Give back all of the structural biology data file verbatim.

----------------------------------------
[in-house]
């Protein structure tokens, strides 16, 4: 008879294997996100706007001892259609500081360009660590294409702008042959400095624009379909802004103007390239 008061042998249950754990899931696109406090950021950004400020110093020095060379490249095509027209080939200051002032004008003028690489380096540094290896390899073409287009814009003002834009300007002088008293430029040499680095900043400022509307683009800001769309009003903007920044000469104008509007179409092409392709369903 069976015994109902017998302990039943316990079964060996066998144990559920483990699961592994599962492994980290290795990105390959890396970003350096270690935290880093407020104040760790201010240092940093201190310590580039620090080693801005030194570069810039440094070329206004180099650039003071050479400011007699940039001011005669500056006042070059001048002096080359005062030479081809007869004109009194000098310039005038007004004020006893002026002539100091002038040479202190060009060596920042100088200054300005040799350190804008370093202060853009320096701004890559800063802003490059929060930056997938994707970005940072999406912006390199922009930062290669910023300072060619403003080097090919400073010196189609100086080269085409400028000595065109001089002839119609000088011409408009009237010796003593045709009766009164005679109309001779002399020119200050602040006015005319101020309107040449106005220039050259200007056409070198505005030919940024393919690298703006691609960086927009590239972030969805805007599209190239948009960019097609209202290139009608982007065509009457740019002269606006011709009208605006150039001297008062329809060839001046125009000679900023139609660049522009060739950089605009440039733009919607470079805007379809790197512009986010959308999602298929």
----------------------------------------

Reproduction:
[in-house]
């Protein structure tokens, strides 16, 4: 008879294997996100706007001892259609500081360009660590294409702008042959400095624009379909802004103007390239 008061042998249950754990899931696109406090950021950004400020110093020095060379490249095509027209080939200051002032004008003028690489380096540094290896390899073409287009814009003002834009300007002088008293430029040499680095900043400022509307683009800001769309009003903007920044000469104008509007179409092409392709369903 069976015994109902017998302990039943316990079964060996066998144990559920483990699961592994599962492994980290290795990105390959890396970003350096270690935290880093407020104040760790201010240092940093201190310590580039620090080693801005030194570069810039440094070329206004180099650039003071050479400011007699940039001011005669500056006042070059001048002096080359005062030479081809007869004109009194000098310039005038007004004020006893002026002539100091002038040479202190060009060596920042100088200054300005040799350190804008370093202060853009320096701004890559800063802003490059929060930056997938994707970005940072999406912006390199922009930062290669910023300072060619403003080097090919400073010196189609100086080269085409400028000595065109001089002839119609000088011409408009009237010796003593045709009766009164005679109309001779002399020119200050602040006015005319101020309107040449106005220039050259200007056409070198505005030919940024393919690298703006691609960086927009590239972030969805805007599209190239948009960019097609209202290139009608982007065509009457740019002269606006011709009208605006150039001297008062329809060839001046125009000679900023139609660049522009060739950089605009440039733009919607470079805007379809790197512009986010959308999602298929």